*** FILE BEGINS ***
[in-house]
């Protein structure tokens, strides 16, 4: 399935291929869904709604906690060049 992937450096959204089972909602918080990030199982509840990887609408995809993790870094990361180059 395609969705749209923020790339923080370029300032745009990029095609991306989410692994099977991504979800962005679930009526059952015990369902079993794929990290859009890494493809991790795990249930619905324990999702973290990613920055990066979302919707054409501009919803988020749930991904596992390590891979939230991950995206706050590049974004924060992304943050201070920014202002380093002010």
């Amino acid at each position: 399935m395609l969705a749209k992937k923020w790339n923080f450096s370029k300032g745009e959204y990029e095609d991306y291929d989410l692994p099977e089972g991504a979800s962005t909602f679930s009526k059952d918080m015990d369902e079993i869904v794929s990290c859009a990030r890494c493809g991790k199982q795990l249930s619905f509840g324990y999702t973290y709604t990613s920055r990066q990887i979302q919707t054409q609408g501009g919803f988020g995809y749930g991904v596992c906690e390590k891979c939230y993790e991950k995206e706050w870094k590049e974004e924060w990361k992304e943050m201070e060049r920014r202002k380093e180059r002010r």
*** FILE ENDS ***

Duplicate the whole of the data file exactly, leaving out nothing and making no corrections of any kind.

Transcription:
[in-house]
């Protein structure tokens, strides 16, 4: 399935291929869904709604906690060049 992937450096959204089972909602918080990030199982509840990887609408995809993790870094990361180059 395609969705749209923020790339923080370029300032745009990029095609991306989410692994099977991504979800962005679930009526059952015990369902079993794929990290859009890494493809991790795990249930619905324990999702973290990613920055990066979302919707054409501009919803988020749930991904596992390590891979939230991950995206706050590049974004924060992304943050201070920014202002380093002010």
């Amino acid at each position: 399935m395609l969705a749209k992937k923020w790339n923080f450096s370029k300032g745009e959204y990029e095609d991306y291929d989410l692994p099977e089972g991504a979800s962005t909602f679930s009526k059952d918080m015990d369902e079993i869904v794929s990290c859009a990030r890494c493809g991790k199982q795990l249930s619905f509840g324990y999702t973290y709604t990613s920055r990066q990887i979302q919707t054409q609408g501009g919803f988020g995809y749930g991904v596992c906690e390590k891979c939230y993790e991950k995206e706050w870094k590049e974004e924060w990361k992304e943050m201070e060049r920014r202002k380093e180059r002010r």